Last week I was reminded that answers or solutions aren’t necessarily what or even where they initially appear…
I opened the pedestrian door from our garage onto our patio to sounds of frantic fluttering and flapping, coming from our next-door neighbor’s yard. My first thought was “Oh, no, an injured bird.” As I walked closer to the fence dividing our yards, that’s indeed what it appeared. I saw a robin hopping about and frantically flapping his wings. However, when I looked more closely, I realized that wasn’t it at all. The robin was “imprisoned” inside a loop of chicken wire mesh.
In an attempt to keep his dog away from a section of our shared fence, my neighbor had installed a few feet of chicken wire. The wire had detached from one end and was partially curled over, forming an empty cylinder. Somehow the robin had skittered into this unintentional birdcage, and was now trying his utmost to batter the chicken wire into releasing him to freedom. It was easy to see the effort was causing the bird a great deal of stress and would ultimately exhaust him.
If only we could only redirect the bird to reverse direction and look behind him toward our shared fence, he’d see there was a wide opening in the chicken wire where he could easily hop out and escape his self-made prison. My husband retrieved a broom from the garage Continue reading →
This week, I’d like to welcome guest blogger Jennifer Brush, M.A, CCC/SLP. She and Kerry Mills are the authors of I Care: A Handbook For Care Partners Of People With Dementia.
Jennifer, it’s great to have you back for your second appearance on my blog. First of all, I’d like you to know how much I enjoyed reading your handbook I Care. It’s a true little gem of a book. I certainly would have appreciated having such a wealth of practical informationat my fingertips after my parents were both diagnosed with dementia back in 2004.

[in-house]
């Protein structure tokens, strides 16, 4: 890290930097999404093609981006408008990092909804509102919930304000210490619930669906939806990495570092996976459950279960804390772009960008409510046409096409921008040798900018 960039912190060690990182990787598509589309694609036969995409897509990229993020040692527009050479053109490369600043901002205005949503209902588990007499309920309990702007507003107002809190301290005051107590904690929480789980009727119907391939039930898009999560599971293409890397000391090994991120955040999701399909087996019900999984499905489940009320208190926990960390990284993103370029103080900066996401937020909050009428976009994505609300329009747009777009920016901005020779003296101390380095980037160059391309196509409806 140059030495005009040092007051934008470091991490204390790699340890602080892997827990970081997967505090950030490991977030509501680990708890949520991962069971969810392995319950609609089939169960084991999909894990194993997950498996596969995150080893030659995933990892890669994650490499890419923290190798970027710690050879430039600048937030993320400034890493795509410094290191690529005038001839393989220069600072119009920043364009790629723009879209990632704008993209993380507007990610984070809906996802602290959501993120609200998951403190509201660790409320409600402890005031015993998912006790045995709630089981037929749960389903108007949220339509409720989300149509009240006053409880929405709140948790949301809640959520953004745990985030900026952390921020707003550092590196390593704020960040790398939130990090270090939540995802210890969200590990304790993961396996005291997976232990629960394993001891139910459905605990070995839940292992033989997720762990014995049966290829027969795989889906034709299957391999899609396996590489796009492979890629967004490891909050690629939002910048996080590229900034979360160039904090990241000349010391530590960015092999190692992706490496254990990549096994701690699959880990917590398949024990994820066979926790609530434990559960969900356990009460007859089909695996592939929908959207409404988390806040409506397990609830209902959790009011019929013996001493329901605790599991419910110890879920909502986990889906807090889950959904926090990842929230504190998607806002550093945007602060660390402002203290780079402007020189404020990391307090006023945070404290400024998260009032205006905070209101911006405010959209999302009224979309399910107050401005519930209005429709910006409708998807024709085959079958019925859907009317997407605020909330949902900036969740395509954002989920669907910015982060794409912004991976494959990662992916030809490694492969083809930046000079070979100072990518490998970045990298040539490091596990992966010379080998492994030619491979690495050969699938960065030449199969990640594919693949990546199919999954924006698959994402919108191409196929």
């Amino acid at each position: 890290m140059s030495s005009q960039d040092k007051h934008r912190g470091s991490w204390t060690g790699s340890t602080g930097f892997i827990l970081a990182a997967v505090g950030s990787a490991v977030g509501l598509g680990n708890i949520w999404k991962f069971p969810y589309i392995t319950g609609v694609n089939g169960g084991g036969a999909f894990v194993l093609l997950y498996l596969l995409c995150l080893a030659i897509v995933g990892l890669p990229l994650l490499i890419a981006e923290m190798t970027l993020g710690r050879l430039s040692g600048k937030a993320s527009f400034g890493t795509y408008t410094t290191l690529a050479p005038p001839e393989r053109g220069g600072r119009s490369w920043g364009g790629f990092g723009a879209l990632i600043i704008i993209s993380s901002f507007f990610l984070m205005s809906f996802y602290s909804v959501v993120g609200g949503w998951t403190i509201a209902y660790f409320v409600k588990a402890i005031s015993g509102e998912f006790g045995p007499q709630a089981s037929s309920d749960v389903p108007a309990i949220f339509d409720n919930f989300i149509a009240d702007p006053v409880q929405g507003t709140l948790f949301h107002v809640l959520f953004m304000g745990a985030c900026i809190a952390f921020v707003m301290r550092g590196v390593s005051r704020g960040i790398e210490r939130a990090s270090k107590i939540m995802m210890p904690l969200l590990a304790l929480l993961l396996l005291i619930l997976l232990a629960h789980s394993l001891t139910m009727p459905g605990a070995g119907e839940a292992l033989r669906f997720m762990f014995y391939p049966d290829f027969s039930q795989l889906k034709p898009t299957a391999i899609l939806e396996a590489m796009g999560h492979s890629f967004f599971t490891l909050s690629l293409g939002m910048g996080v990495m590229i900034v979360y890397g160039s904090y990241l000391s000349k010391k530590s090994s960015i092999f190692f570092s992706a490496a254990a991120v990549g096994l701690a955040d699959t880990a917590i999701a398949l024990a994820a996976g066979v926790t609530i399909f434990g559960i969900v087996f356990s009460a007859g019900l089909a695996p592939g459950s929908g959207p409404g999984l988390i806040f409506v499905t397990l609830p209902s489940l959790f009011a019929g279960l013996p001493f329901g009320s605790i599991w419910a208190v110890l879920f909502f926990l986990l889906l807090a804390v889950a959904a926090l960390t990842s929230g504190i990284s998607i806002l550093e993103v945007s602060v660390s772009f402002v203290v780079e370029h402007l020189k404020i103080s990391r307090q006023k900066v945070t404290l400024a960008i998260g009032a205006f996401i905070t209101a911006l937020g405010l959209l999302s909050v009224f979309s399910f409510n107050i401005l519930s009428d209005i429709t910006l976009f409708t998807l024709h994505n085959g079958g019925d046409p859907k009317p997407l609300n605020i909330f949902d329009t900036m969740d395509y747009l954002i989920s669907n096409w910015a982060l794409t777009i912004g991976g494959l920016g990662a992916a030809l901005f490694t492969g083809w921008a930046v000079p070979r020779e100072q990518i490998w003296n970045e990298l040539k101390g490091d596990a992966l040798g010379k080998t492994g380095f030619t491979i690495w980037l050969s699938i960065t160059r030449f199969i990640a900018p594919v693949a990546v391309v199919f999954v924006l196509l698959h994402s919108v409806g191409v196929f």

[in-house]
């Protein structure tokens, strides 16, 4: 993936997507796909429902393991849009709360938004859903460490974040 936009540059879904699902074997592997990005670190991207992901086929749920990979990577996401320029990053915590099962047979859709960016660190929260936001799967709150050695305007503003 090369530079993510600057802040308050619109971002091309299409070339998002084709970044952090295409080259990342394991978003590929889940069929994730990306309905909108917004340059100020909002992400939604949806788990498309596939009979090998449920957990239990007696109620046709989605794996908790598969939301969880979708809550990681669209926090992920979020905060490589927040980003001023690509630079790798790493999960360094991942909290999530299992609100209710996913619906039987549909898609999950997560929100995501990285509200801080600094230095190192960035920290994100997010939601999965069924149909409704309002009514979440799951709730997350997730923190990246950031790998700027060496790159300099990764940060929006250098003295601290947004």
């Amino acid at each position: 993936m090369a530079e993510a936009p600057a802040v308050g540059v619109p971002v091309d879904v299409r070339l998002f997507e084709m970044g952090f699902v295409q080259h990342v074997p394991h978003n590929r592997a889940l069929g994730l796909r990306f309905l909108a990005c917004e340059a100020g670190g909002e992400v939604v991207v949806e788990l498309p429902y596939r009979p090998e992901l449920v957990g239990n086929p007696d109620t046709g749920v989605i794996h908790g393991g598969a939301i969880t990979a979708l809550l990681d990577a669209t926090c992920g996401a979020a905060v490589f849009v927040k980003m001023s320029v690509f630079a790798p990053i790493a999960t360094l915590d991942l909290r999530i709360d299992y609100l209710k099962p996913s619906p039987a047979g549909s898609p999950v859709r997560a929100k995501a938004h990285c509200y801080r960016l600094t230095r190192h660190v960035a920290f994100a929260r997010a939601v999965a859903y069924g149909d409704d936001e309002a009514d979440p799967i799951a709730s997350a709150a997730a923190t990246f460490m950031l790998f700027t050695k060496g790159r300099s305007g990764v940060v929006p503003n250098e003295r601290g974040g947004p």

I’d like to start our interview with you sharing an overview of I Care, along with some of the topics covered in your handbook.
The goal of I Care is to help families have fulfilling, loving, and nurturing relationships and to minimize any depression and stress they might feel when caring for someone with dementia. Every chapter has many useful and practical suggestions to help families feel empowered, rather than defeated, while dealing with the daily trials of dementia.
I Care discusses how to prepare for the future while living in the present, how to make the most of your day, where to look for help when you need it, how to communicate effectively with someone with memory loss, and where to make changes in your home so it is safe. I Care clearly explains the essential information you need to be the best care partner you can be.
Can you explain what motivated you to the write this handbook?
I’ve been working with people living with dementia and their care partners for 25 years. Although there’s a lot of information now available on the Internet for people to read about dementia, family members still have a real need for practical advice to help them Continue reading →